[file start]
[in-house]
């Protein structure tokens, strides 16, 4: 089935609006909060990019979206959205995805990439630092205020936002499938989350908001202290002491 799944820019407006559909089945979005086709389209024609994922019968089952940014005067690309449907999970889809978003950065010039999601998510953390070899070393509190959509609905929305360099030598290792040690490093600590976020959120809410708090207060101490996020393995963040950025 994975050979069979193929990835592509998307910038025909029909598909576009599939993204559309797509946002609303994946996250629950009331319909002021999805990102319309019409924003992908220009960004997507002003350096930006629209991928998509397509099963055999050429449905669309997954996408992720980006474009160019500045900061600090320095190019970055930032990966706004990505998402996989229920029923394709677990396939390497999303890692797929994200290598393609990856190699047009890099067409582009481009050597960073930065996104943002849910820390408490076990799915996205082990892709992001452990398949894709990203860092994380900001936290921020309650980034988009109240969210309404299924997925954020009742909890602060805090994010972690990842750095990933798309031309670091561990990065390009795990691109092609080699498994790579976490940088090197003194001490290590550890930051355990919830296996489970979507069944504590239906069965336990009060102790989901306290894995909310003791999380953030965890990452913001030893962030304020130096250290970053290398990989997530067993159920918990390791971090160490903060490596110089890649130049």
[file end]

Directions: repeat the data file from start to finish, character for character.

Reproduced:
[in-house]
């Protein structure tokens, strides 16, 4: 089935609006909060990019979206959205995805990439630092205020936002499938989350908001202290002491 799944820019407006559909089945979005086709389209024609994922019968089952940014005067690309449907999970889809978003950065010039999601998510953390070899070393509190959509609905929305360099030598290792040690490093600590976020959120809410708090207060101490996020393995963040950025 994975050979069979193929990835592509998307910038025909029909598909576009599939993204559309797509946002609303994946996250629950009331319909002021999805990102319309019409924003992908220009960004997507002003350096930006629209991928998509397509099963055999050429449905669309997954996408992720980006474009160019500045900061600090320095190019970055930032990966706004990505998402996989229920029923394709677990396939390497999303890692797929994200290598393609990856190699047009890099067409582009481009050597960073930065996104943002849910820390408490076990799915996205082990892709992001452990398949894709990203860092994380900001936290921020309650980034988009109240969210309404299924997925954020009742909890602060805090994010972690990842750095990933798309031309670091561990990065390009795990691109092609080699498994790579976490940088090197003194001490290590550890930051355990919830296996489970979507069944504590239906069965336990009060102790989901306290894995909310003791999380953030965890990452913001030893962030304020130096250290970053290398990989997530067993159920918990390791971090160490903060490596110089890649130049």